The 6th ACD was hosted this August in Taipei, Taiwan. The ACD continues to be held every four years since the 1st Asian Congress of Dietetics was held in 1994. This year’s ACD was organized by the Chinese Dietetic Society (CDS) under the sponsorship of the Asian Federation of Dietetic Associations (AFDA), which is comprised of eleven member associations— Hong Kong Nutrition Association Ltd, Indian Dietetic Association, Indonesia Dietetic Association, Japan Dietetic Association, Korean Dietetic Association, Malaysian Dietitians’ Association, Pakistan Nutrition & Dietetic Society, Nutritionist-Dietitians’ Association of the Philippines, Singapore Nutrition & Dietetics Association, The Chinese Dietetic Society-Taiwan, The Thai Dietetic Association, and the affiliated member association—Dietitians Association of Australia.
The theme for this year’s Congress, “Advancing Health through Innovating Dietetic Practice Across Asia” covered a wide range of topics including the unique dietary culture in Asia, updates in clinical nutrition, strategies for effective health promotion, standards for dietetic accreditation, and the current and future role of dietetic professionals across Asia. The Congress boasted prestigious government and corporate sponsorship and a strong program with outstanding presentations delivered by distinguished international experts and scholars from seventeen different countries, as well as over 300 relevant research papers in areas of clinical nutrition, community nutrition, health promotion, food service management and dietetic education across Asia. A thorough history of the development and advancement of dietetic practice across Asia was presented, celebrating the progress that has been made over the recent past years while also acknowledging the current realities and obstacles facing the dietetic profession in countries across Asia. The Congress also encouraged active participation of the younger generation of dietitians and dietetic students with the first ever inclusion of the Student Dietetic in Nutrition Forum in Asia. With many newly established and continually developing dietetic associations, this year’s ACD placed heavy emphasis on future development of the dietetic profession by highlighting the value of the contribution of this up and coming generation of professionals.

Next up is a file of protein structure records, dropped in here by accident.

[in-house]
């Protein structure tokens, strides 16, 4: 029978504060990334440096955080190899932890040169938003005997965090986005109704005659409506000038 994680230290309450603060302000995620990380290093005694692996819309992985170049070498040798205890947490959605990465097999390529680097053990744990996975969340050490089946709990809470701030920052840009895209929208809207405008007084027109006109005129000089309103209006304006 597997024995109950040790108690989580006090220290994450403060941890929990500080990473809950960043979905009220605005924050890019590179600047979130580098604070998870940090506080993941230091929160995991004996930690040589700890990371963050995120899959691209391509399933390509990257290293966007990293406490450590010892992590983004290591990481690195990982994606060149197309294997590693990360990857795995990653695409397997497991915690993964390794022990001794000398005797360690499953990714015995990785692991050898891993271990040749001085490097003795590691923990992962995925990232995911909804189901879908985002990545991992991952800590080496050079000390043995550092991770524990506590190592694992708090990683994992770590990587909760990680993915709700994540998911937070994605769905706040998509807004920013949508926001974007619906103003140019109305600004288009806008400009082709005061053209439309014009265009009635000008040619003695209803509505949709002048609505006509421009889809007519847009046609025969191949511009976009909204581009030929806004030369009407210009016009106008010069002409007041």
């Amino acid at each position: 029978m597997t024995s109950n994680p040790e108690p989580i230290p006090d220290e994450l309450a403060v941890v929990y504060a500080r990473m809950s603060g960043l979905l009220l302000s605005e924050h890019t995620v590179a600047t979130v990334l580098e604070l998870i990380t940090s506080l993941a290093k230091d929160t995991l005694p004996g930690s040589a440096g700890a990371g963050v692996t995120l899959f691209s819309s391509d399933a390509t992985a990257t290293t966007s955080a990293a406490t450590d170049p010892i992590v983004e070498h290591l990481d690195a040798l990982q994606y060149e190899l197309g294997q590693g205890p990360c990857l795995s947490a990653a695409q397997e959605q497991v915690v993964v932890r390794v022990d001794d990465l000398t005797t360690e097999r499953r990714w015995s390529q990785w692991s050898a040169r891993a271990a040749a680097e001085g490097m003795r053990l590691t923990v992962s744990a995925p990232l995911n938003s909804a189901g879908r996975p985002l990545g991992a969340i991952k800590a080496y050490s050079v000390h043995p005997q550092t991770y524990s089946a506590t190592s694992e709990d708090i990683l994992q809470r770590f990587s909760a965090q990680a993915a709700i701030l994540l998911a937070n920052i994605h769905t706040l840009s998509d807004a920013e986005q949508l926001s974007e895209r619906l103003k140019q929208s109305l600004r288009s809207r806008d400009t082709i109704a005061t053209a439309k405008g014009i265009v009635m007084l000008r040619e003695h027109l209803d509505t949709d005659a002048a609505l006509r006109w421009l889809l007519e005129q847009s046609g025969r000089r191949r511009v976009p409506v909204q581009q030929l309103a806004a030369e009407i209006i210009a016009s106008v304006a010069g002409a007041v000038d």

The 6th ACD created an environment for open discussion and collaboration between countries towards the advancement of quality and effective dietetic practice across Asia with much discussion centered around the development of standards for qualification and accreditation of dietetics professionals. The 2011-2012 President of the Academy, Sylvia Escott-Stump, represented the United States in a panel discussion on the development of international qualification and accreditation of the dietetics profession as well as in a workshop on the topic of dietitian decision making in the role of the dietitian patient care.
The Academy and AODA made a strong appearance at this year’s Congress with symposium presentation by Academy staff partners Alison Steiber and Paula Ziegler on the development and use of the Evidence Analysis Library as a valuable resource in helping to improve nutrition and dietetics practice as well as the joint Academy/AODA presentation discussing the value of International Dietetics and Nutrition Terminology (IDNT) in maximizing application of the Nutrition Care Process (NCP) and medical nutrition therapy management. Both symposiums were moderated by AODA’s United States Country Representative, Camella Rising. Naomi Trostler represented the AODA as one of the speakers in the NCP presentation as well as the previously mentioned workshop regarding the dietitian role and decision making in patient care.
As a Registered Dietitian in the People’s Republic of China (PRC), where the need is great for advancing the dietetic profession, I found discussions regarding the development of dietetic accreditation to be of particular interest. Dr. Johanna Dwyer presented on dietetics in the country of China and the crossroads that the current situation presents. With a population of over 1.3 billion people, the nutritional complexities facing the country of China are enormous. Increasing modernization in a traditionally rural and ancient culture has led to a great amount of confusion surrounding the role of nutrition and its application both in clinical health and everyday living. With a coexistence of underweight, overweight, and micronutrient deficient populations, these nutrition challenges facing the Chinese population require ongoing professional involvement and demand nutrition professionals who can effectively deliver evidenced-based, culturally relevant nutrition information across China. That being said, the country has yet to develop a system for formal nutrition training and recognized dietetic accreditation. The questions posed in the presentation by Dr. Dwyer included whether the role of the dietitian was being carried out by professionals in other areas of expertise, the effectiveness of delivery of these services, and in what ways efforts can be focused to address these critical issues and the current nutritional state of the world’s most populous country. Although much work is to be done, partnership with other Asian countries may prove extremely valuable as China moves forward to answer these questions.
Asia continues to actively engage the international community in the advancement of dietetics. With outstanding professionals in areas related to nutrition and dietetics and an eagerness to collaborate and partner globally, I believe Asia will continue to make great strides in the years to come in developing the dietetic profession. As these countries continue to grow and advance, they will no doubt, continue to contribute greatly to the larger community of dietetic professionals across the globe.
Member, American Overseas Dietetic Association